There is a strong consensus surrounding the path for financial sector reforms as sketched by key committee reports. The task of the finance minister is to overcome the bureaucratic politics that has bedeviled financial reform,and to translate these reports from recommendation to action.

On the monetary front,the RBI is saddled with multiple objectives such as controlling inflation,managing the exchange rate,regulating banks and managing the government’s debt. These objectives involve conflicts of interest. Most advanced countries have separated the functions of the central bank such that the central bank is able to focus on controlling inflation. Over the next decade,the government will need to modify the role and function of the RBI,to get away from the combination of functions in its 1934 legislation. The monetary policy framework that was acceptable when India was a stagnant,closed,small economy is out of touch with the needs of India as a fast-growing,big and open economy. In the past,government could get by with small changes to capital controls to manage the exchange rate or control money flowing into India. But in India’s future,there is no escape from facing up to the impossible trinity. The sooner we accept this reality and draw up a framework to work towards it,the more resilient the economy will become.

All advanced economies,other than the US,have a GST. The case for a GST has already been made and today there is agreement on the idea. The government has repeatedly made announcements of a start date,but has failed to back these announcements with either the requisite political consensus or the project management capability. The problem of administration is going to be a big challenge when the GST is implemented. The GST is not like business as usual in traditional tax administration. It has to be a sophisticated tax system. The only way to implement it is to view it as a time-bound project with a dedicated team that is focussed on getting the GST up and running.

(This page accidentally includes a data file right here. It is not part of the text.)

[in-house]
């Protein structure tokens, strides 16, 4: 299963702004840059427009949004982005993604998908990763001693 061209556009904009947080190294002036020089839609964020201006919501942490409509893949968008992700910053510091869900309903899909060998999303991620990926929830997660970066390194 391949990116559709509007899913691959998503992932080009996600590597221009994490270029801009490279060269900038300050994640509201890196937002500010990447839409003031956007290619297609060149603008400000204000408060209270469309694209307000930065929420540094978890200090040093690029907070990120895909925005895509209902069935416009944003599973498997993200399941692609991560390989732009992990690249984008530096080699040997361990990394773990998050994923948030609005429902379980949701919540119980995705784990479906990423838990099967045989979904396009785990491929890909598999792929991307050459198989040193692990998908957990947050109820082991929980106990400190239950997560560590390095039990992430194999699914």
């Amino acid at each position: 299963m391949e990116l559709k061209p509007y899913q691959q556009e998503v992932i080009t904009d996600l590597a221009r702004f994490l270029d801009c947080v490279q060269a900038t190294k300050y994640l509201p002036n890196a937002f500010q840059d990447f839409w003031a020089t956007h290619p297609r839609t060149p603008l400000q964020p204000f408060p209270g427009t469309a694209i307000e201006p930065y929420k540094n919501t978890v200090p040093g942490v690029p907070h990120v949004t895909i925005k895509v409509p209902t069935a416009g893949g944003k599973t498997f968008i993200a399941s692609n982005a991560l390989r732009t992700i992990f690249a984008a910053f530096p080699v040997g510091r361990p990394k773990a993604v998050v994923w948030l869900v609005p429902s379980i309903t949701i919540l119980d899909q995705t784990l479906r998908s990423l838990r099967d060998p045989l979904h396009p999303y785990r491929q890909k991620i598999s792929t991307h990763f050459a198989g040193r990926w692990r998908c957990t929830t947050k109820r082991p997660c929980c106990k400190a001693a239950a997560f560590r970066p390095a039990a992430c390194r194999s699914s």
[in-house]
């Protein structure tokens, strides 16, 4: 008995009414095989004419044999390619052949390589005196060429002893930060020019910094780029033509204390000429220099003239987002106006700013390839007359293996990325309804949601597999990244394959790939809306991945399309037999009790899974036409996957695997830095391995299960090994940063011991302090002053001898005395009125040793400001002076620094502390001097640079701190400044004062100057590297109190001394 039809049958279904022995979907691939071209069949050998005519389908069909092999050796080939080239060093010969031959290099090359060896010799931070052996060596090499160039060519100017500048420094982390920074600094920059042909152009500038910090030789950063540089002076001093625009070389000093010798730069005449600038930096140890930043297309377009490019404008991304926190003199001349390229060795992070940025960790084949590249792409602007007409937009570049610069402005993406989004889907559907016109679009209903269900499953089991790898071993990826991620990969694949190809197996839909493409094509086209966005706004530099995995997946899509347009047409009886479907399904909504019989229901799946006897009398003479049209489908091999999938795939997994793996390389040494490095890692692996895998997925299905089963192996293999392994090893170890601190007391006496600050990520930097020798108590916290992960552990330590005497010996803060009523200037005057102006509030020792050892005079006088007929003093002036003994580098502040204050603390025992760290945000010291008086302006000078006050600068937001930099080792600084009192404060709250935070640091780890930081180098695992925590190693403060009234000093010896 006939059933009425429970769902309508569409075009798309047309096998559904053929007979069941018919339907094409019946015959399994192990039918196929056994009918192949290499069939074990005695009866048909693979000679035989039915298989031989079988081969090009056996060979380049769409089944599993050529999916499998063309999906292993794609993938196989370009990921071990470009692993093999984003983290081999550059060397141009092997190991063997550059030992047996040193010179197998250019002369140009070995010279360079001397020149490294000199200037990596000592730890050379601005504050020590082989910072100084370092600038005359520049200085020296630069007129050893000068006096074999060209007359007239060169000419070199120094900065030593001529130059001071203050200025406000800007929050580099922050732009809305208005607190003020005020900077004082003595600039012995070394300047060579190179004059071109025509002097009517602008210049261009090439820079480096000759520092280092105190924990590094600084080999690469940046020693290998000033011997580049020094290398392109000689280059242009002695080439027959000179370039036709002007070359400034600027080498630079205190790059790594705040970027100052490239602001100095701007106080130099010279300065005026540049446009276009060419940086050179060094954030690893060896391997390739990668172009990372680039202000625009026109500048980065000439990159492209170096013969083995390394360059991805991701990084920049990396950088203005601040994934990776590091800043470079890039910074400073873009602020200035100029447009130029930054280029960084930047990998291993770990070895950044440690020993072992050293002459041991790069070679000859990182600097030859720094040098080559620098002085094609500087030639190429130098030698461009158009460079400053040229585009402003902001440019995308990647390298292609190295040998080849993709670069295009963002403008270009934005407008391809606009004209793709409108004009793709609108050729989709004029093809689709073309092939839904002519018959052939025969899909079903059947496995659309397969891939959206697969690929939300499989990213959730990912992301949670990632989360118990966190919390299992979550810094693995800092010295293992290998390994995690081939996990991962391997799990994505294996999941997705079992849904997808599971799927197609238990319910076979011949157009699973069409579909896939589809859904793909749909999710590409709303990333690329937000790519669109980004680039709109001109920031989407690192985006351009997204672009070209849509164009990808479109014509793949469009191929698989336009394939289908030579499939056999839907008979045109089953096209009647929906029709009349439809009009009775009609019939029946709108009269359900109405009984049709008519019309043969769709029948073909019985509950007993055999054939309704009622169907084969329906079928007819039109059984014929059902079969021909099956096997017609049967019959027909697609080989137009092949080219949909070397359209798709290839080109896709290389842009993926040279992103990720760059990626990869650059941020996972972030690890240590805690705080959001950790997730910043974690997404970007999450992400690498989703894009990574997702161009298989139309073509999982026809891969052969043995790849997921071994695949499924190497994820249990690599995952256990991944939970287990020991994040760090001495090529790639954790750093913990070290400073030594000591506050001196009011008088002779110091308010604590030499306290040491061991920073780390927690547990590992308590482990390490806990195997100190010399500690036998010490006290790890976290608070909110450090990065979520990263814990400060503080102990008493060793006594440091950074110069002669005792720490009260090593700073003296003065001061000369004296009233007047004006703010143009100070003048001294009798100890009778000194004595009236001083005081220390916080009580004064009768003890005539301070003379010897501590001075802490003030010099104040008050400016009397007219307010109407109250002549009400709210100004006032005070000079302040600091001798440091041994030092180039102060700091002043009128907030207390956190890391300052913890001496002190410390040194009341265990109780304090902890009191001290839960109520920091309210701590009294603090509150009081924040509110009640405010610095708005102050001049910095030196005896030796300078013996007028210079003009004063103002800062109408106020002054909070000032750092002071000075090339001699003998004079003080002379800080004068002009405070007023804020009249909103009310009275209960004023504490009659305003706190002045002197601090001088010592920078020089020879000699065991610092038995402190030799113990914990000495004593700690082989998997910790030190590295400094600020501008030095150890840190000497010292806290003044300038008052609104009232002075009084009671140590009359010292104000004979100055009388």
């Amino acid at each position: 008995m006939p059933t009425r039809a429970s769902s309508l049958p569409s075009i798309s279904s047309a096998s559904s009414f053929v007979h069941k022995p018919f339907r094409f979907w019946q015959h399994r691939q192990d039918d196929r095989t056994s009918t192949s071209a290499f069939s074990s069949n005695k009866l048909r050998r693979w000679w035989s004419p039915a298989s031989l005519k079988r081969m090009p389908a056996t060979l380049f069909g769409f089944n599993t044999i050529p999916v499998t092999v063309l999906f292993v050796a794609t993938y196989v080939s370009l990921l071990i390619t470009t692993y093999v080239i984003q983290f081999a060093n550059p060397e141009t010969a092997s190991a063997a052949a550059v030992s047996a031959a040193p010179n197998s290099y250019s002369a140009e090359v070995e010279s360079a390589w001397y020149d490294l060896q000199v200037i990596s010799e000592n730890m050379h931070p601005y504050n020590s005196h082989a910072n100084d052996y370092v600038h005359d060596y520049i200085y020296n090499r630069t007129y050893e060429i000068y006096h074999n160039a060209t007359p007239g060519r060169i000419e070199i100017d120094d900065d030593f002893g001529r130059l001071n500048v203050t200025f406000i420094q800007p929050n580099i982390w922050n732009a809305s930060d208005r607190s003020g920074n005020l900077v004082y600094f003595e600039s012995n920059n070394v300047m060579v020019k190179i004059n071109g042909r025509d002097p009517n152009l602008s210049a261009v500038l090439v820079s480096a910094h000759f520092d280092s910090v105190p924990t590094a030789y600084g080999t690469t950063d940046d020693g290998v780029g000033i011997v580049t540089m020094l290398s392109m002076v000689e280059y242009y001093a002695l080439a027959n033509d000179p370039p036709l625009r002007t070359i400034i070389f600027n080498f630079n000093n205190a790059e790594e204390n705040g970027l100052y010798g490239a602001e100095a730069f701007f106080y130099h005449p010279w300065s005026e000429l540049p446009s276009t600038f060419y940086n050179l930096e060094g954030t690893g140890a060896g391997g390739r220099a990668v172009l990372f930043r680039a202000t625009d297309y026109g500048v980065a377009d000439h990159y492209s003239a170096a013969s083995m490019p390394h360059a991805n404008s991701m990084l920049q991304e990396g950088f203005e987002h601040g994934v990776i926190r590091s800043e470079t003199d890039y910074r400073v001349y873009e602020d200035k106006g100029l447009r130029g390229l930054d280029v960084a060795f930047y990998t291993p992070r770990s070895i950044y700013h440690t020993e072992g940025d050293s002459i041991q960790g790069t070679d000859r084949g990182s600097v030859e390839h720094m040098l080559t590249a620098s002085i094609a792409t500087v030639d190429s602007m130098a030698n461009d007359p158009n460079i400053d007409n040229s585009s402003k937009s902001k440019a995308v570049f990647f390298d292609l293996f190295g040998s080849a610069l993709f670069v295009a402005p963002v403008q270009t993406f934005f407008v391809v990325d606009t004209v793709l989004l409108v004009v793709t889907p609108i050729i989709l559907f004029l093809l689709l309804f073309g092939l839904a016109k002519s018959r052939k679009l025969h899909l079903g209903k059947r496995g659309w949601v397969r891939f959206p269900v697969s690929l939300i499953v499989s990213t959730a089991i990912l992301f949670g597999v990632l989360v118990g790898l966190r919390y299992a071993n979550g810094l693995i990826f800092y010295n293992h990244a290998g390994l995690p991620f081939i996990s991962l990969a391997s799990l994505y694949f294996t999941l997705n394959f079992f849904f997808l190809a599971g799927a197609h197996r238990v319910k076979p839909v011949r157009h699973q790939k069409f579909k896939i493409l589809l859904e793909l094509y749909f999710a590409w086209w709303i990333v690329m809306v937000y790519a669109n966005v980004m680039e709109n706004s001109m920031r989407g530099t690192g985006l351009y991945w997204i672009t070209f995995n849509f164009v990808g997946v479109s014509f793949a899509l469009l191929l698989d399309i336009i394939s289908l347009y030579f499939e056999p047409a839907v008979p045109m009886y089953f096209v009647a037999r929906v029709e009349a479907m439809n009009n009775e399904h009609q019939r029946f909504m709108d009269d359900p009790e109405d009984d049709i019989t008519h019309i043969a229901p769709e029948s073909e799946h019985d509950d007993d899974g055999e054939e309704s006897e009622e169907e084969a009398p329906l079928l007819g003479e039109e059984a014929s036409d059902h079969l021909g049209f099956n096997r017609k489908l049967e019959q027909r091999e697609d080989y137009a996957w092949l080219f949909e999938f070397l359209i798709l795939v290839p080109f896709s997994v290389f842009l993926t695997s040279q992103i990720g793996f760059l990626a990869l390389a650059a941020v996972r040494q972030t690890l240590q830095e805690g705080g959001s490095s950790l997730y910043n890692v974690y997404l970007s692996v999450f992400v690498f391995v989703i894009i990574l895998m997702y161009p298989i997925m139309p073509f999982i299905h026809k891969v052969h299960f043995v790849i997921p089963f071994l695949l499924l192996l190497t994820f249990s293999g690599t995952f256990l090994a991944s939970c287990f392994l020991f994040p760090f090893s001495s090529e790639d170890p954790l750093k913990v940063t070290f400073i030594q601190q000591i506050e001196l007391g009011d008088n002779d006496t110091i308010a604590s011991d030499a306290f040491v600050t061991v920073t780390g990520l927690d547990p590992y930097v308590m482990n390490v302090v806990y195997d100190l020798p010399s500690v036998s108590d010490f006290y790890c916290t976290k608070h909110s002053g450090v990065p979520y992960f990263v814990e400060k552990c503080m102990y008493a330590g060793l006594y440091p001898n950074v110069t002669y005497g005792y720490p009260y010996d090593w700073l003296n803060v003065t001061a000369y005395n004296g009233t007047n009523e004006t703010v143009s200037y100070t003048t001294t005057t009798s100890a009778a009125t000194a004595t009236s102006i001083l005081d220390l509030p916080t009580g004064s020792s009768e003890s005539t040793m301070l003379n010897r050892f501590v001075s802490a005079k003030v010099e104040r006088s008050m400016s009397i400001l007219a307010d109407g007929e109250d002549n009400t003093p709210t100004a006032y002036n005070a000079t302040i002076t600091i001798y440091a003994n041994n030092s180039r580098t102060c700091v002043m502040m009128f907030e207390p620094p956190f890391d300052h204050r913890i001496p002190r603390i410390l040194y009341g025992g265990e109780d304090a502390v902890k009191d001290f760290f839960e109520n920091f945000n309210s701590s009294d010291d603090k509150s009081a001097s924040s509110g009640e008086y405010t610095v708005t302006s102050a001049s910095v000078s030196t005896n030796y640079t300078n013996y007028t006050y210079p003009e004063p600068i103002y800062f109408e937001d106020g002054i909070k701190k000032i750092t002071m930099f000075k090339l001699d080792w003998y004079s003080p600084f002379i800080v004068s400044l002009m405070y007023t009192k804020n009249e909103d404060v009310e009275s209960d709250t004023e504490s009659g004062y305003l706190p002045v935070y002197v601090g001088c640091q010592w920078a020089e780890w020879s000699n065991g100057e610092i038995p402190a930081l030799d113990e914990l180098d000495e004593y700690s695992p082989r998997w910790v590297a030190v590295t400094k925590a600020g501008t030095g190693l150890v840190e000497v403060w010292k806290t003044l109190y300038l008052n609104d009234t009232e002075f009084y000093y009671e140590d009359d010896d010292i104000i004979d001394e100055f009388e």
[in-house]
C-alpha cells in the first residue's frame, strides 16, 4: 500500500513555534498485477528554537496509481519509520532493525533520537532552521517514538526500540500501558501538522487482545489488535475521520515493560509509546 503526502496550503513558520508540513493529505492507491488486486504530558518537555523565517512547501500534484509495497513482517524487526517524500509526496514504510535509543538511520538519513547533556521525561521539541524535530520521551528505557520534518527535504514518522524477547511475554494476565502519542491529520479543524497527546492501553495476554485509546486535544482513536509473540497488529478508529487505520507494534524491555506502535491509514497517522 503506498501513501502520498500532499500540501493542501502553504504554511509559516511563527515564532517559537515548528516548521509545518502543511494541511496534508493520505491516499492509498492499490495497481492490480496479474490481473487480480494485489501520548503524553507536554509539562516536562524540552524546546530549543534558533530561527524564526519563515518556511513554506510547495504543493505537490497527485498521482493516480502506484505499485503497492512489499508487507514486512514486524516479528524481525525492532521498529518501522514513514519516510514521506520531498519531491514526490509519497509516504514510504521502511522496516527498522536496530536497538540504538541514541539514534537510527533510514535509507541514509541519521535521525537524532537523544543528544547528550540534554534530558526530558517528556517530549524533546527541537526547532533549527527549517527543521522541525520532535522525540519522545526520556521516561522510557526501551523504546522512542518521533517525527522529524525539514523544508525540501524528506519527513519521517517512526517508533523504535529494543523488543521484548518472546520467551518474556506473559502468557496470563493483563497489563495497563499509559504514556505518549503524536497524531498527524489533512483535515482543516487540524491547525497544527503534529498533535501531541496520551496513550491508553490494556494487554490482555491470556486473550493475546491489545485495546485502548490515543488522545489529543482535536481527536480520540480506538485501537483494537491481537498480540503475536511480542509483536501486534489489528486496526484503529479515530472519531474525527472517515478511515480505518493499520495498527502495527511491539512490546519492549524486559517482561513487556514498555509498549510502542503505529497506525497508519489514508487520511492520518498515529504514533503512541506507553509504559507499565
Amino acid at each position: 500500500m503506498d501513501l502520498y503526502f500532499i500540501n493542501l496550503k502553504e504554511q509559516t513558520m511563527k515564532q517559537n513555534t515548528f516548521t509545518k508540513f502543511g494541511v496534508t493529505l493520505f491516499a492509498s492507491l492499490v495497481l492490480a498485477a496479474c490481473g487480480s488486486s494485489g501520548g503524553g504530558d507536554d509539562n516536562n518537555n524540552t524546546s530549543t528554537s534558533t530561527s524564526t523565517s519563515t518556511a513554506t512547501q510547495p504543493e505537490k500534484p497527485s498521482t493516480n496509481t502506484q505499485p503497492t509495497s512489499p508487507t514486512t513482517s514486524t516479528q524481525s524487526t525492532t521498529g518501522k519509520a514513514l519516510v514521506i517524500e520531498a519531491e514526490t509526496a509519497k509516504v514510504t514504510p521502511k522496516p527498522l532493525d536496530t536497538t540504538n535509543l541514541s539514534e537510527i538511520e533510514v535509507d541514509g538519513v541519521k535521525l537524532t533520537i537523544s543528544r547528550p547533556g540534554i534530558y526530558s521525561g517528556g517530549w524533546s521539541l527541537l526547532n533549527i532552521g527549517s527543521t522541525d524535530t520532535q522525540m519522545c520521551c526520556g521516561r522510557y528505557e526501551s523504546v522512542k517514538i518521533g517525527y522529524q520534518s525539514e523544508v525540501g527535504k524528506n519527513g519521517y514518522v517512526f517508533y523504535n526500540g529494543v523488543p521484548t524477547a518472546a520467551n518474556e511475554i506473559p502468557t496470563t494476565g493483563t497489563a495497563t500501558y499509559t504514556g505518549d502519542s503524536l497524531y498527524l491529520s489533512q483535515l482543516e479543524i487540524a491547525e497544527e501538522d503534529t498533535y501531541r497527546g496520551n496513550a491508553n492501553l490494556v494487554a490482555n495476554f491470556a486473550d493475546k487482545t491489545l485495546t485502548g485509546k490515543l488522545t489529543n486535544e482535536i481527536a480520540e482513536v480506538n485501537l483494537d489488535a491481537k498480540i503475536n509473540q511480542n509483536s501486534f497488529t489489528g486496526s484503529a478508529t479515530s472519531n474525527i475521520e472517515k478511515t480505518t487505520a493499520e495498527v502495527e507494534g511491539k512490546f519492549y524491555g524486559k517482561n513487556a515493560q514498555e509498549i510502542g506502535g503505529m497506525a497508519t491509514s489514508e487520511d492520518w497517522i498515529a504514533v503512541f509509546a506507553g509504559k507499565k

Finally,the finance minister should turn to expenditure. The core functions of government are law and order and local public goods such as roads,water and sanitation. The prime focus of expenditure should be on these core functions: the police,the judiciary,drinking water,sanitation and population-wide health programmes. The government needs to shift resources — both money and the time of civil servants and politicians — away from extraneous activities towards these core functions of government.

Once resources are being devoted to core public goods,the question becomes one of redesigning government structures and programmes so as to achieve accountability and bang-for-the-buck. The UPA has unfortunately had a long tradition of focussing on expenditures and not results. This has simultaneously given fiscal excess and failed to deliver local public goods. It is time to reject these traditional approaches and bring a new approach to getting outcomes on local public goods,at the lowest possible cost,through agencies which would be held accountable for delivering measurable results. We need to see a blueprint for such reform.

The writer is a professor at the National Institute of Public Finance and Policy,New Delhi